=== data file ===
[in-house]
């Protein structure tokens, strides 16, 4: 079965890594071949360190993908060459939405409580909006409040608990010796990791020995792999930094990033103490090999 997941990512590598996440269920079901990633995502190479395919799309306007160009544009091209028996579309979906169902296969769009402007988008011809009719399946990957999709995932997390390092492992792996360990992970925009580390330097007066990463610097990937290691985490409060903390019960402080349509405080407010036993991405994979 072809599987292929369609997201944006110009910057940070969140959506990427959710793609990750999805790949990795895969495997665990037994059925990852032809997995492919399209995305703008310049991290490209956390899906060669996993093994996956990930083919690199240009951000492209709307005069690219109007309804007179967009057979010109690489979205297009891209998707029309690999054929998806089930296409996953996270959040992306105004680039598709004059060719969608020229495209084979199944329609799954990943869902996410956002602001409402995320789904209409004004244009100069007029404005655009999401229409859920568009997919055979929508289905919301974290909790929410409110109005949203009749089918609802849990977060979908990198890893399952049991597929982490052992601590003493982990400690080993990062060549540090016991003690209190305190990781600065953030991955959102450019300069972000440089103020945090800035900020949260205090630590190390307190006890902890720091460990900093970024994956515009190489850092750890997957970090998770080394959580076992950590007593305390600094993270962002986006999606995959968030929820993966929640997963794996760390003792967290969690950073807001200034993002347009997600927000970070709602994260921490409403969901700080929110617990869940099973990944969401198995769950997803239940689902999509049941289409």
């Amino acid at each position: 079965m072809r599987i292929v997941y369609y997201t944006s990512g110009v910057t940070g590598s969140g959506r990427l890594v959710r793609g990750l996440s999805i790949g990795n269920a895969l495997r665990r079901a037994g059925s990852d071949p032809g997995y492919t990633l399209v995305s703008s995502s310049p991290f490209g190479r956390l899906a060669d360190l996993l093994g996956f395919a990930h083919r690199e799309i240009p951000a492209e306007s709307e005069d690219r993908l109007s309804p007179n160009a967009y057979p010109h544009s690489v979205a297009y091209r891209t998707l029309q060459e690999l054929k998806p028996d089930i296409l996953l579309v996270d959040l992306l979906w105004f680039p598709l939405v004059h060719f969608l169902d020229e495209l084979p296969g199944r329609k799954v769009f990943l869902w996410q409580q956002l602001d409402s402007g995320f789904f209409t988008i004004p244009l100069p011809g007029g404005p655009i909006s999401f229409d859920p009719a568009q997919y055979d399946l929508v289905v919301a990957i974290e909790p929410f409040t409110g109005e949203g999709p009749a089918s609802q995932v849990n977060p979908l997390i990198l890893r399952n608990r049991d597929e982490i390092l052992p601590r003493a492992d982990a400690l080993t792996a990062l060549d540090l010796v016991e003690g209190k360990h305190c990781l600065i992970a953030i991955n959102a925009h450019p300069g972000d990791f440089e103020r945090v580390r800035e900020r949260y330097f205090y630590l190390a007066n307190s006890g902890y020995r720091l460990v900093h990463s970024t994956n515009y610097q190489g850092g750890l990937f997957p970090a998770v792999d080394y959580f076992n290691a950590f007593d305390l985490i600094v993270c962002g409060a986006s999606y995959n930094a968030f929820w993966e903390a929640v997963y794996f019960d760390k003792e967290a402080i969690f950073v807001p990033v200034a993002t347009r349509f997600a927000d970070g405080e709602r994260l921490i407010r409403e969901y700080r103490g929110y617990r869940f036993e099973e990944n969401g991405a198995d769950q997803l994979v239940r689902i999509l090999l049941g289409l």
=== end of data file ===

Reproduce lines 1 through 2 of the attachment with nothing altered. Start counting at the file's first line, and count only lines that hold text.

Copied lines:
[in-house]
């Protein structure tokens, strides 16, 4: 079965890594071949360190993908060459939405409580909006409040608990010796990791020995792999930094990033103490090999 997941990512590598996440269920079901990633995502190479395919799309306007160009544009091209028996579309979906169902296969769009402007988008011809009719399946990957999709995932997390390092492992792996360990992970925009580390330097007066990463610097990937290691985490409060903390019960402080349509405080407010036993991405994979 072809599987292929369609997201944006110009910057940070969140959506990427959710793609990750999805790949990795895969495997665990037994059925990852032809997995492919399209995305703008310049991290490209956390899906060669996993093994996956990930083919690199240009951000492209709307005069690219109007309804007179967009057979010109690489979205297009891209998707029309690999054929998806089930296409996953996270959040992306105004680039598709004059060719969608020229495209084979199944329609799954990943869902996410956002602001409402995320789904209409004004244009100069007029404005655009999401229409859920568009997919055979929508289905919301974290909790929410409110109005949203009749089918609802849990977060979908990198890893399952049991597929982490052992601590003493982990400690080993990062060549540090016991003690209190305190990781600065953030991955959102450019300069972000440089103020945090800035900020949260205090630590190390307190006890902890720091460990900093970024994956515009190489850092750890997957970090998770080394959580076992950590007593305390600094993270962002986006999606995959968030929820993966929640997963794996760390003792967290969690950073807001200034993002347009997600927000970070709602994260921490409403969901700080929110617990869940099973990944969401198995769950997803239940689902999509049941289409």